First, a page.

KT: That's great 00:16:47
Suze: Why? You're happy for her?
KT: Well, I thought you would actually say to buy the Treasuries. But...
Suze: Do you
Suze: see though, KT why some of these questions and all of you listen to me
KT: They are all very individual.
Suze: They're all individual things. I wish I could talk to you. Maybe we need to change. They Ask Suze podcast and KT podcast where people can call in and ask, but then we would be having like a radio show. So I'm not sure that would actually work, don't go. You are, I can, I can tell...
KT: Wait. If you all want to see Suze on TV again vote
KT: yay or nay as they did in the house.
Suze: Well we have to put up a poll for them to do that. Maybe I will, right. B ut I know she has been working on something and I'm not
KT: My secret. Everybody. My secret.
Suze: Oh my goodness. Anyway, so when you write in
Suze: and I just want to say to all of you that have been writing in and you write in a question to ask Suze podcast at gmail dot com or on the community app that you can download on Google play or Apple apps.
Suze: You're writing such long ones and we're getting thousands now and I really can't get to them. So when you write in, just know that maybe they'll be chosen. Maybe not, but just be patient and hopefully will answer your question with somebody else's question if that made sense. Okay, go on KT.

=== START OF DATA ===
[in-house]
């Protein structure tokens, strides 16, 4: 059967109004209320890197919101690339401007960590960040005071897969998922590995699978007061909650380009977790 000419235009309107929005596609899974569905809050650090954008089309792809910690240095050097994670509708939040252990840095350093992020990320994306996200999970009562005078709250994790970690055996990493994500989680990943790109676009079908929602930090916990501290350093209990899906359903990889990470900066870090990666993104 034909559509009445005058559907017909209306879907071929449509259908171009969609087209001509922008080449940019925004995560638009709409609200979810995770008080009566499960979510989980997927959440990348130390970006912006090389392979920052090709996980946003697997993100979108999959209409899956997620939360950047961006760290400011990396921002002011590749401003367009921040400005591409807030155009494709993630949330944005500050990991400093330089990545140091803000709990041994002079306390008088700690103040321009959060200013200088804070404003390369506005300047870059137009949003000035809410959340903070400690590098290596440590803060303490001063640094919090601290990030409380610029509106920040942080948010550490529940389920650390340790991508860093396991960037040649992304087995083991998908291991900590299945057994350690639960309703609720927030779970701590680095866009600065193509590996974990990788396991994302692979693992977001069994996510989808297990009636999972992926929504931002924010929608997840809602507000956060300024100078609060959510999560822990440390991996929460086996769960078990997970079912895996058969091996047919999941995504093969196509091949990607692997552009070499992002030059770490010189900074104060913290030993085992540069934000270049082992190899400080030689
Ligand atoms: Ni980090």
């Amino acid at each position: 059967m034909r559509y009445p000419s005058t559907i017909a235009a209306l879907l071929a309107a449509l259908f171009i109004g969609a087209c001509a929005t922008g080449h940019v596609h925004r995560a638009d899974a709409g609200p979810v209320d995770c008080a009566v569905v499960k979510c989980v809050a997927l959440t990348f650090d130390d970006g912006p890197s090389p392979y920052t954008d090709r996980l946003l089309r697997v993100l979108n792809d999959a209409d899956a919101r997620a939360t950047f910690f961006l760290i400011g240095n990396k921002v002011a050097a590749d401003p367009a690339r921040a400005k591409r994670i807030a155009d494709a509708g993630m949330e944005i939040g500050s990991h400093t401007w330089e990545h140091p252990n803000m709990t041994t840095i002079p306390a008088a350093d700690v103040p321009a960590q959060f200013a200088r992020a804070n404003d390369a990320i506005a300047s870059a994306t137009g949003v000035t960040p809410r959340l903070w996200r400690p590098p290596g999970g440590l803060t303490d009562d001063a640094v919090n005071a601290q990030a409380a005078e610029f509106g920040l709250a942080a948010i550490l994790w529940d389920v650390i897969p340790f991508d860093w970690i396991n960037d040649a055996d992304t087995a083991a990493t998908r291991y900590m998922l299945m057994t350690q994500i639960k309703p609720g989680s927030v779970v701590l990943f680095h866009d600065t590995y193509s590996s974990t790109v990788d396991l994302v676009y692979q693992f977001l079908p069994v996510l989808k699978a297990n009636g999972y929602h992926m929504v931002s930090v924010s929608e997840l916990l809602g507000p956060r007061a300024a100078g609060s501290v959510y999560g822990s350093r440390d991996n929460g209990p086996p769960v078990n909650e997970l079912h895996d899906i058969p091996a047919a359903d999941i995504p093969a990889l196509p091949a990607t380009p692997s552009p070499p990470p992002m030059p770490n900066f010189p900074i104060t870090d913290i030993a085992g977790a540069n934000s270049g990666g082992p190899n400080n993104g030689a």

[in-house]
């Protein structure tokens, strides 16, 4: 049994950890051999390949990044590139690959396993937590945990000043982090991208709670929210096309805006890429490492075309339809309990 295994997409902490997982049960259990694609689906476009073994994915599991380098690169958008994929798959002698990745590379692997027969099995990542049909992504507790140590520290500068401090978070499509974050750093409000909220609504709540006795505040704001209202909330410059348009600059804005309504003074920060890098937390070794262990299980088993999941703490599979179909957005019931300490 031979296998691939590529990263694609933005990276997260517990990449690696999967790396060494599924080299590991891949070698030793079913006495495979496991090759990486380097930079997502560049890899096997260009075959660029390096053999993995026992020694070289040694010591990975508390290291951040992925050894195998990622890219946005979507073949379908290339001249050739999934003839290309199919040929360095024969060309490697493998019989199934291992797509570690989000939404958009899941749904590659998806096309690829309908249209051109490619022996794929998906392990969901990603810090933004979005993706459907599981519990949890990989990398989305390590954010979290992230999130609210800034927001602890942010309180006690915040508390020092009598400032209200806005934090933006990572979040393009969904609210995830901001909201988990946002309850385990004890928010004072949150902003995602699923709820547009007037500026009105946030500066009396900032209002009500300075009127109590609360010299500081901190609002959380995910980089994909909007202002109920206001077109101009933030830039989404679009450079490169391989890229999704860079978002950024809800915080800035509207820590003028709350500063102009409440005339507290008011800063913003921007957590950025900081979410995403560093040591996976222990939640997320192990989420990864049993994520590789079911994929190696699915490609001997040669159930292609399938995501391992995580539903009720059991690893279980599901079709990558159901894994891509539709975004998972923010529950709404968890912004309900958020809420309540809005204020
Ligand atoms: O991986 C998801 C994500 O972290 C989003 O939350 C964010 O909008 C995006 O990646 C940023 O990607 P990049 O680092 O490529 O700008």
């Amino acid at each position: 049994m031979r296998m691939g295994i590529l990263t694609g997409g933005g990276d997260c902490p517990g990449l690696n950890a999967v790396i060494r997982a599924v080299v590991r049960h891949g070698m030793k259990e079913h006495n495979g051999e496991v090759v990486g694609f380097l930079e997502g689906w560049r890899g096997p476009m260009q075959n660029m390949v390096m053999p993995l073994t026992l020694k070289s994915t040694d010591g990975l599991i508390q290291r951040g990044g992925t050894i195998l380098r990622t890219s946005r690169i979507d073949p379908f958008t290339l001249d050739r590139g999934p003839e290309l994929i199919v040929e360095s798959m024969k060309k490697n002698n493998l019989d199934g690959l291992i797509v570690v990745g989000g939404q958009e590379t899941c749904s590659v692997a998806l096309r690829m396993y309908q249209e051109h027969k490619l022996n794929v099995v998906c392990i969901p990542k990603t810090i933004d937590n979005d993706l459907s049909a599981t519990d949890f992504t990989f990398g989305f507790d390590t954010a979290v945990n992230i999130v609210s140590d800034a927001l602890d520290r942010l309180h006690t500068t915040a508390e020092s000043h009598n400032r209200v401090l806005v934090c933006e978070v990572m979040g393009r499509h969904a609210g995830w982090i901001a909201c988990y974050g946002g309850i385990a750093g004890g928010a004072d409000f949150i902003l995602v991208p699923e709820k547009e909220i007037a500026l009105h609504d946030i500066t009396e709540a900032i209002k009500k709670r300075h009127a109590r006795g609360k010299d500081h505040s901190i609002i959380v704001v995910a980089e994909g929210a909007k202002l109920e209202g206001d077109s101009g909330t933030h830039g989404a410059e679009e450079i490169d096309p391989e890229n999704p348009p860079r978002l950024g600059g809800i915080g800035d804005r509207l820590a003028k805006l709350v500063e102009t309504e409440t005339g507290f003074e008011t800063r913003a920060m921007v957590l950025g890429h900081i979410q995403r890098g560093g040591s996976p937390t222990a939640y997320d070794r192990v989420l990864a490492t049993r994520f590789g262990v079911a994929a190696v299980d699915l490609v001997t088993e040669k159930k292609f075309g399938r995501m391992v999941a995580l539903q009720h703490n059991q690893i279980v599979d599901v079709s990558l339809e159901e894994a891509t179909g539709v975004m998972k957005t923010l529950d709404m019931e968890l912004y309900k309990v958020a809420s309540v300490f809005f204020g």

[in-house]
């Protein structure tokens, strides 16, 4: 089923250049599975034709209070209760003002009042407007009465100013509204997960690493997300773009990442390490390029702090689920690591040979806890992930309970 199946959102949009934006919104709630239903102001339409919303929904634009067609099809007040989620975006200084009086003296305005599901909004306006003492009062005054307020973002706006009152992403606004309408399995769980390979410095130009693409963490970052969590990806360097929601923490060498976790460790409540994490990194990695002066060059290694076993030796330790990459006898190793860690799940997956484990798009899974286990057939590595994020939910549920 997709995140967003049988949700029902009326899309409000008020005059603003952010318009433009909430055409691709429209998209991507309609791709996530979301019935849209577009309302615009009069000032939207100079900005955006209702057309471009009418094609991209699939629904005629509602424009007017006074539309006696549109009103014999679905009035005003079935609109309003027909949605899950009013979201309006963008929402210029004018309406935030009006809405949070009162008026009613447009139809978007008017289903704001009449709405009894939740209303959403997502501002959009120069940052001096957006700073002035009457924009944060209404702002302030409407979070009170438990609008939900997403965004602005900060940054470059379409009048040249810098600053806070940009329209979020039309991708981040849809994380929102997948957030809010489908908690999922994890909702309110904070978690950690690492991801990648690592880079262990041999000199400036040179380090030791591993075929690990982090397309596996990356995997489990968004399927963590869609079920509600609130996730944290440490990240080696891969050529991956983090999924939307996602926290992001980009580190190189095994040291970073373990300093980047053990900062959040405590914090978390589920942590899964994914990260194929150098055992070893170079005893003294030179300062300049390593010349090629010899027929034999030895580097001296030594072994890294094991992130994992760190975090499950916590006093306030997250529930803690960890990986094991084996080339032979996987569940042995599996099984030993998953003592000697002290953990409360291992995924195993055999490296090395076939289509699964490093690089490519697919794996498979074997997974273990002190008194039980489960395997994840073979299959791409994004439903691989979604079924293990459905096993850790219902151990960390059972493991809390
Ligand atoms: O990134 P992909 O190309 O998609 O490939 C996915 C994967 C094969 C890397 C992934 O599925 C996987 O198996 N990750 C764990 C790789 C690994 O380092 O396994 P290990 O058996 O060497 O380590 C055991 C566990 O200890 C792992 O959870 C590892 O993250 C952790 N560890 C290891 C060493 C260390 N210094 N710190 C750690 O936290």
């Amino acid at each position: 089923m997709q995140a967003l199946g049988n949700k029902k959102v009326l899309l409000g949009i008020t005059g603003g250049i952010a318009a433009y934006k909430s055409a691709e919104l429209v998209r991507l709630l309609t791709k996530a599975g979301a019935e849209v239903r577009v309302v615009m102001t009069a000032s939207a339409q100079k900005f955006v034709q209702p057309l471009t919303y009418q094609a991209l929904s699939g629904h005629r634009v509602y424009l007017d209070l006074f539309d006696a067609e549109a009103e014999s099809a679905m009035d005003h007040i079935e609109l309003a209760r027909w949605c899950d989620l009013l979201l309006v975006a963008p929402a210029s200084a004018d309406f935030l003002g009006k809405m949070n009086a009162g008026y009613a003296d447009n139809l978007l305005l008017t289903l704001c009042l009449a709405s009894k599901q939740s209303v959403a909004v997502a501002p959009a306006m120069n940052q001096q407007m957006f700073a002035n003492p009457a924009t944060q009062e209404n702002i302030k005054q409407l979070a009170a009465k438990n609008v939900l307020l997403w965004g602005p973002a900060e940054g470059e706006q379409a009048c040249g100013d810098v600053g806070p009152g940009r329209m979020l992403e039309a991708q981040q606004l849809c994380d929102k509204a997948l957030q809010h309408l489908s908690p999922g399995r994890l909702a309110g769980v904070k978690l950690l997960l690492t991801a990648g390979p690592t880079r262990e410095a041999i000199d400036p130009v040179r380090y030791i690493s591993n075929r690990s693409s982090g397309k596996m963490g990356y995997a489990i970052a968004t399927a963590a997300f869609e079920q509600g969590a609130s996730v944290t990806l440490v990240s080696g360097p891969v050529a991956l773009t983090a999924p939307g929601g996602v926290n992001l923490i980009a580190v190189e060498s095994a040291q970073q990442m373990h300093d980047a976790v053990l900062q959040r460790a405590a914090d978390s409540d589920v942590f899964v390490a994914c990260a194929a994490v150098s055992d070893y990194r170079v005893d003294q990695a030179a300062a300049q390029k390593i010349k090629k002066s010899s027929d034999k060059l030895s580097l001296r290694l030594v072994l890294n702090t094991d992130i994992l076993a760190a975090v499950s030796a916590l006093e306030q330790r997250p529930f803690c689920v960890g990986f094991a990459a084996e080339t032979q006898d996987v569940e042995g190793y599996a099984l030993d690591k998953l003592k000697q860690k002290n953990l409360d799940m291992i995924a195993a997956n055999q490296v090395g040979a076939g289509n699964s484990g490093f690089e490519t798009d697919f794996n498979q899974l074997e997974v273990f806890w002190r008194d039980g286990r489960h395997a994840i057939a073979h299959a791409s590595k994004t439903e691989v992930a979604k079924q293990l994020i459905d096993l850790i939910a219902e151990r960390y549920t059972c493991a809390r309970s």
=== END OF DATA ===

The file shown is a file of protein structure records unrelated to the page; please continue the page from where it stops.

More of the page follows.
KT: Okay. Suze. I like this one because this is from Sarah.
KT: Sarah's 21. Listen to this everybody, She's 21. I've been contributing small amounts to a ROTH 401k 5% since I was 18.
KT: My mom listens to you and taught me well, then Sarah wrote this past year. I got a full time job as a flight instructor. Wait a minute but wait, I'm kind of proud that she's 21 she's a flight instructor
Suze: Fabulous, but I think I know where this is going.
KT: Sarah continues, I've begun contributing to a ROTH IRA as well. I max out, I work at a community college and I have to pay 15
KT: into a P. E. R. A pira defined benefit. You know what that is? It's a pension plan,
Suze: A public employee retirement system, Yeah, it's going okay.
KT: It's a pension plan. My retirement contributions and savings take up 60% of my paycheck.
KT: But my rent will be doubling in six months. Now Sarah goes on like most 21 year olds to say I also want to buy a house and a car in the next five years. So let's start with, first of all this is a goal oriented young woman, congratulations Sarah. Just for that.
KT: But Suze, what do you think she should be doing here? So I love that she's investing in her retirement now.
Suze: Alright, so girlfriend, first of all, I love that you are a flight instructor. Oh my God. If I could turn back the hands of time, KT, I so would have wanted to do that. We have a really great friend by the name of Rita Case and maybe a lot of you see her on television of Case Auto. Right. She's so
Suze: so brilliant. I can't
Suze: but she flies her own plane
KT: and she's our age. She is younger than Suze and I but...
Suze: I'm not even sure how old she is to tell you the truth, KT, but the
KT: fact that she flies, these phantoms and
Suze: these jets incredible, incredible.
KT: And she looked at me, she said KT is easy. It's actually kind of easier than driving